Last week in our series of spiritual gifts, we looked at miracles. Today will be no different. Last week we celebrated Easter all over the world, but do we understand the miracle that took place? Is it just another consumer holiday where we look forward to seeing everyone’s new outfits and enjoy chocolate and jelly beans? Do you enjoy Easter because it typically marks the beginning of Spring? I don’t want you to miss the miracle of Easter.
Let’s look at Luke 19:28-40 and ask ourselves the question, who is this Jesus? The name Jesus brings many thoughts to people’s minds. Names are like that. Names mean a lot, especially back in the day. In fact a one word summary can be made for many people based on what they had done or what they contributed to the world. We have Alexander the Great, Ivan the Terrible, and Bloody Mary. Reggie Jackson became known as Mr. October. Karl Malone was the Mailman. Biblically we have John the Baptizer, Simon the Zealot, Doubting Thomas, and who can forget Judas the Betrayer.
These one word description are no different for Jesus. In Matthew 1:21 it says, “She will bear a Son; and you shall call His name Jesus, for He will save His people from their sins.” Jesus in this verse means Jehovah is salvation. Jesus most often referred to Himself as the Son of Man. He is known as the Messiah, the Light of the World, the Prince of Peace, the Bright and Morning star. He is the Alpha and the Omega. He is the Redeemer, the Advocate. He is the Power of God. He is the Lamb of God, the Good Shepherd. He is the King of kings and the Lord of lords. He is the Resurrection and the Life. That’s who Jesus is.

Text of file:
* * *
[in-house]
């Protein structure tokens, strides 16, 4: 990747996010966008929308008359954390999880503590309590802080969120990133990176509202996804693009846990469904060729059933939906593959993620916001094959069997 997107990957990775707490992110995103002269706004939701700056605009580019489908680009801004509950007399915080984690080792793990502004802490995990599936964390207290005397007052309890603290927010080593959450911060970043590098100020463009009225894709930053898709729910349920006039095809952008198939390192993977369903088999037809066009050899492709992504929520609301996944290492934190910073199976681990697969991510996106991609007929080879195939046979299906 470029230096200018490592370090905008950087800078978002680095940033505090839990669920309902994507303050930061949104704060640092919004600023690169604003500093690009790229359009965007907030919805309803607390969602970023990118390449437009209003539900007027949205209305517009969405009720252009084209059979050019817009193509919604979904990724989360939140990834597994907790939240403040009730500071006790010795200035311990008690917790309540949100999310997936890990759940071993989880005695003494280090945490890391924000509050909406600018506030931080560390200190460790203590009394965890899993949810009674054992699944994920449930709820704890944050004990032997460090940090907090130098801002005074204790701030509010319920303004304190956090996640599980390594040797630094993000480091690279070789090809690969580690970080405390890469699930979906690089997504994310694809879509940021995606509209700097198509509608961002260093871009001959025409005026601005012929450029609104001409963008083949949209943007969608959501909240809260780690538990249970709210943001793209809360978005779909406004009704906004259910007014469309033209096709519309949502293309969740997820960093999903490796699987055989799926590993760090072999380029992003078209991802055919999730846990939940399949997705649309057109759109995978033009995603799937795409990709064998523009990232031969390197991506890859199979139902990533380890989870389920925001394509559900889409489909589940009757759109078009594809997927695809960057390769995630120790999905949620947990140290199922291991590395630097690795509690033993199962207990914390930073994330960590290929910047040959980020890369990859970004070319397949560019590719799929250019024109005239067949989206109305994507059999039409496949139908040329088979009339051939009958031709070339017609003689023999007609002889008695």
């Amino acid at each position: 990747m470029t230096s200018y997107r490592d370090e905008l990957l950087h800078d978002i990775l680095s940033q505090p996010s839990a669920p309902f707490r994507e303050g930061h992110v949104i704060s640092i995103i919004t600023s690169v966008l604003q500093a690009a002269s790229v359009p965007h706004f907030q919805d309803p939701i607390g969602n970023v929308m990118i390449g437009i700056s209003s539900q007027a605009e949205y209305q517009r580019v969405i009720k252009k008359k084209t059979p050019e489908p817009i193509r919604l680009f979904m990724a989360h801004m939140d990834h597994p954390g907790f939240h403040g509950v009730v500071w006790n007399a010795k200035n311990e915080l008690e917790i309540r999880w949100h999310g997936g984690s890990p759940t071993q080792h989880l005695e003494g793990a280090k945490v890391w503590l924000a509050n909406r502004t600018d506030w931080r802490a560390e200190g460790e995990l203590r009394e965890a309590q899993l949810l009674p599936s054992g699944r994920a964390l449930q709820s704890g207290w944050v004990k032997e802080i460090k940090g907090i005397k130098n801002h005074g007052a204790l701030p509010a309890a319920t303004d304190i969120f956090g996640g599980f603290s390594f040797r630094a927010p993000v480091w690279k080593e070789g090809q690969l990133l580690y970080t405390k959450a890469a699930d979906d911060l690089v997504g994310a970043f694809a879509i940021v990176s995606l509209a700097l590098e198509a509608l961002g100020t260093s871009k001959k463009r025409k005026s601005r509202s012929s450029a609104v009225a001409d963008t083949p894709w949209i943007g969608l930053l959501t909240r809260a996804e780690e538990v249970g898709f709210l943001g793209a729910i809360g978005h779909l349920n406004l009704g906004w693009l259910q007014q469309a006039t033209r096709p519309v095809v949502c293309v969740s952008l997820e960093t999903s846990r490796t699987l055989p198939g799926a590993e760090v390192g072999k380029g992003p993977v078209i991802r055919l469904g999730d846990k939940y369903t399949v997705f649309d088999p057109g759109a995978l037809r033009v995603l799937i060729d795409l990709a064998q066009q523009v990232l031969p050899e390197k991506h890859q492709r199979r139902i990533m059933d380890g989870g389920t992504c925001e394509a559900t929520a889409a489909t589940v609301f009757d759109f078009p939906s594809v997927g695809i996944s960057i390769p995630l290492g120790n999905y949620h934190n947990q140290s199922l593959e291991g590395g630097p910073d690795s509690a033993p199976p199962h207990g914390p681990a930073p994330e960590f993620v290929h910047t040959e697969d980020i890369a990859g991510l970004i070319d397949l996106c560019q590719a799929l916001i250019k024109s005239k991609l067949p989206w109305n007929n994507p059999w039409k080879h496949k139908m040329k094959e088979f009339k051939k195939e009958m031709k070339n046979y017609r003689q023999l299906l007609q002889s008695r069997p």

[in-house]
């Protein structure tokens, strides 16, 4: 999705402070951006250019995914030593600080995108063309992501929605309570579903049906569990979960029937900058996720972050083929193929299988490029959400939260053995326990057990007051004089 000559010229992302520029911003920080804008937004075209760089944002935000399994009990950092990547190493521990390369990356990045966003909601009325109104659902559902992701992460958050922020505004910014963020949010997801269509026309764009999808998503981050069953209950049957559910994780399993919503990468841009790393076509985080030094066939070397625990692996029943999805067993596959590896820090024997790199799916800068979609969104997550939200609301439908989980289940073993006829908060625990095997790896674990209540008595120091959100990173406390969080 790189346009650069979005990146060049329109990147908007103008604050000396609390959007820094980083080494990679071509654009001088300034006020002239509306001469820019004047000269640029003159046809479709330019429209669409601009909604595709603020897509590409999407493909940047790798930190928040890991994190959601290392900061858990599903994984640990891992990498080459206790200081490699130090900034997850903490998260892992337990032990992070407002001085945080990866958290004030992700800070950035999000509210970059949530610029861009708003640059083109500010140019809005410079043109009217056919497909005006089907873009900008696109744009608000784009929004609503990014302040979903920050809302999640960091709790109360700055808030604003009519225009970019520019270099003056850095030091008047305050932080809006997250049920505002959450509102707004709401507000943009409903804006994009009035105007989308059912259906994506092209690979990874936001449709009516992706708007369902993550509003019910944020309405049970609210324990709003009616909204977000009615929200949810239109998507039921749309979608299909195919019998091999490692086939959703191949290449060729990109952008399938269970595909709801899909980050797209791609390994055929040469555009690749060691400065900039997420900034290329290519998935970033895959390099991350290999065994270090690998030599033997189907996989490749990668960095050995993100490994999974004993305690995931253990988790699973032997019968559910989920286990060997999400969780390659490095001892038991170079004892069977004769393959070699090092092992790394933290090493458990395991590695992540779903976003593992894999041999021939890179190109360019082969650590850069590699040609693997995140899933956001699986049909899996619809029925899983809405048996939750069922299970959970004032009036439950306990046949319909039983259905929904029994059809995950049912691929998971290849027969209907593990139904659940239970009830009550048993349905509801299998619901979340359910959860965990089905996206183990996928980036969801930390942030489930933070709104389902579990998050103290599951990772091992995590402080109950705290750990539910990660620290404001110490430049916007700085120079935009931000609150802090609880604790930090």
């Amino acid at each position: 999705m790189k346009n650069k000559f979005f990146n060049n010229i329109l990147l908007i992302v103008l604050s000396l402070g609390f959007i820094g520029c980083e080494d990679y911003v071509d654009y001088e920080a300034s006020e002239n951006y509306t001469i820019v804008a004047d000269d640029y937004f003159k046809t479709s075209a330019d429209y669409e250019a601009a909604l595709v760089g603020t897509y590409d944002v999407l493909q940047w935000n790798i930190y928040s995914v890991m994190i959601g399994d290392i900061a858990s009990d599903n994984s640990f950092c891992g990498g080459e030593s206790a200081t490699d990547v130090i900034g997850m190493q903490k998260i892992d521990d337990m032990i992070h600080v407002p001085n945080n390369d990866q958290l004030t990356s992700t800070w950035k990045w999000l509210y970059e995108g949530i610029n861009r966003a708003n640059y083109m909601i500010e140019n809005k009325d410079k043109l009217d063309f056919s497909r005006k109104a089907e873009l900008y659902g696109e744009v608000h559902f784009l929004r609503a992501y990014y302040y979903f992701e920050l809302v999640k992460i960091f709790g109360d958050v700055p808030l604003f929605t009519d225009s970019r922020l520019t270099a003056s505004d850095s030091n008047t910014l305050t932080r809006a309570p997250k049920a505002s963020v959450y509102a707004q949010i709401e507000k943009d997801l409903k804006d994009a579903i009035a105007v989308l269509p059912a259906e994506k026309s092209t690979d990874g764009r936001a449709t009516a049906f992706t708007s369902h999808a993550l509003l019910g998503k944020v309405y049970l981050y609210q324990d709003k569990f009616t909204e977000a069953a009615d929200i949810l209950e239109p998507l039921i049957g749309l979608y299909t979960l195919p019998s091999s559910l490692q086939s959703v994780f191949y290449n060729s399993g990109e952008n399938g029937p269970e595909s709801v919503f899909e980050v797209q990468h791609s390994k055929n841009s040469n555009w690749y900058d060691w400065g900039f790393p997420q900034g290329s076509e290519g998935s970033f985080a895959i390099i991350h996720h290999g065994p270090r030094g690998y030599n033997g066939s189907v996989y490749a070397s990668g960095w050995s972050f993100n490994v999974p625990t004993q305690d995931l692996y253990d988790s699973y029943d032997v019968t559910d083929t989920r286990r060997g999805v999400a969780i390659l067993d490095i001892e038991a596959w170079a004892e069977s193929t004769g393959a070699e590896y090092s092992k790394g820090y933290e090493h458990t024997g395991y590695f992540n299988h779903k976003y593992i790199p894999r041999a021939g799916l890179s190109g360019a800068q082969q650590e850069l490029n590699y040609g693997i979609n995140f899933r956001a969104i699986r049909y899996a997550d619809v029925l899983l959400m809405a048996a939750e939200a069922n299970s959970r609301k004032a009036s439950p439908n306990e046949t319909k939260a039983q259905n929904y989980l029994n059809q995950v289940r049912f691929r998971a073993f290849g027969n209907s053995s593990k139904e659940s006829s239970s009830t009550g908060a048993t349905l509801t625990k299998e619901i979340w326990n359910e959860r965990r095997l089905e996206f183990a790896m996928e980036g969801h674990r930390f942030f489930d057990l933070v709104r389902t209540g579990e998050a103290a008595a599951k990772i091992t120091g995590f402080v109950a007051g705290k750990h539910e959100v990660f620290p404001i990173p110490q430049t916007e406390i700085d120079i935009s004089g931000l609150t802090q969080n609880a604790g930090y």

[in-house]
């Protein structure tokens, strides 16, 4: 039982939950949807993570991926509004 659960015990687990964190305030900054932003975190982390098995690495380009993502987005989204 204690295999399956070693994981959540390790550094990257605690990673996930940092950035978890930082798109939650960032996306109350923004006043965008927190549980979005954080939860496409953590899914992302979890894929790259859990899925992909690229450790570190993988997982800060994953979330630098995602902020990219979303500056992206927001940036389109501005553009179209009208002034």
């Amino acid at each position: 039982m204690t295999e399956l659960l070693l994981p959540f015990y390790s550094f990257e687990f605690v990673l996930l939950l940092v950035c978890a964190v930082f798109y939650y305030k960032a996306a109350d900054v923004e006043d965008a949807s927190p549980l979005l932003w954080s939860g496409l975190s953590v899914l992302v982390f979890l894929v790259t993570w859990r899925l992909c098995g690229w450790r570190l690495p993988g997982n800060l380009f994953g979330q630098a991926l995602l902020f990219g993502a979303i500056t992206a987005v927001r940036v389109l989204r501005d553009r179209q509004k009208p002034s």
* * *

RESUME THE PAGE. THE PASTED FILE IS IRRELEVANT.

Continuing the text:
This Jesus was loved by the common people. This is the Jesus that Micah said would come to rule Israel, One whose, “Goings forth are from long ago, from the days of eternity.” While loved and adored by the common people, this Jesus was despised by the religious sects of the day – the Pharisees and the Sadducees. Jesus upset the apple cart. Jesus rocked the boat. Jesus was a fly in the ointment, footsteps in wet concrete – you get the idea. Jesus said things that were different than what those religious people had been taught and what they believed. They called Jesus a blasphemer, they looked down on Jesus because He ate with tax collectors and sinners. They accused Him of violating the Sabbath because He encouraged His disciples to pick grain when they were hungry on the Sabbath. Jesus taught on the Sabbath, Jesus healed on the Sabbath. They didn’t like this, in fact, “The scribes and the Pharisees were watching Him closely to see if He healed on the Sabbath, so that they might find reason to accuse Him.” (Luke 6:7)